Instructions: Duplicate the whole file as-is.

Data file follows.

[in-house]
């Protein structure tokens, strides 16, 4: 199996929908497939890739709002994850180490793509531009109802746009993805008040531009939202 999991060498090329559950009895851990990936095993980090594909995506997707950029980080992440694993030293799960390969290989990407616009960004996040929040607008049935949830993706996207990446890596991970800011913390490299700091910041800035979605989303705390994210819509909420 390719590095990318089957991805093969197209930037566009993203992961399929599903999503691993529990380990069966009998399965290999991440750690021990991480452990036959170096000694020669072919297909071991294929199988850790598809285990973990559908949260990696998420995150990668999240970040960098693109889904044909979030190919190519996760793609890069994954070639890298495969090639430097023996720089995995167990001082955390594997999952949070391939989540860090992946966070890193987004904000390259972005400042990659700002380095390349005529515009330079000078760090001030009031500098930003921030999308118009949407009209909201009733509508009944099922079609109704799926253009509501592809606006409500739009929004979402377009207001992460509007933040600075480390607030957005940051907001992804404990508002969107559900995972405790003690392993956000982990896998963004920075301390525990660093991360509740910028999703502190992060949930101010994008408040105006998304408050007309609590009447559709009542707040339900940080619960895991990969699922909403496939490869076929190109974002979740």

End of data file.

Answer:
[in-house]
């Protein structure tokens, strides 16, 4: 199996929908497939890739709002994850180490793509531009109802746009993805008040531009939202 999991060498090329559950009895851990990936095993980090594909995506997707950029980080992440694993030293799960390969290989990407616009960004996040929040607008049935949830993706996207990446890596991970800011913390490299700091910041800035979605989303705390994210819509909420 390719590095990318089957991805093969197209930037566009993203992961399929599903999503691993529990380990069966009998399965290999991440750690021990991480452990036959170096000694020669072919297909071991294929199988850790598809285990973990559908949260990696998420995150990668999240970040960098693109889904044909979030190919190519996760793609890069994954070639890298495969090639430097023996720089995995167990001082955390594997999952949070391939989540860090992946966070890193987004904000390259972005400042990659700002380095390349005529515009330079000078760090001030009031500098930003921030999308118009949407009209909201009733509508009944099922079609109704799926253009509501592809606006409500739009929004979402377009207001992460509007933040600075480390607030957005940051907001992804404990508002969107559900995972405790003690392993956000982990896998963004920075301390525990660093991360509740910028999703502190992060949930101010994008408040105006998304408050007309609590009447559709009542707040339900940080619960895991990969699922909403496939490869076929190109974002979740």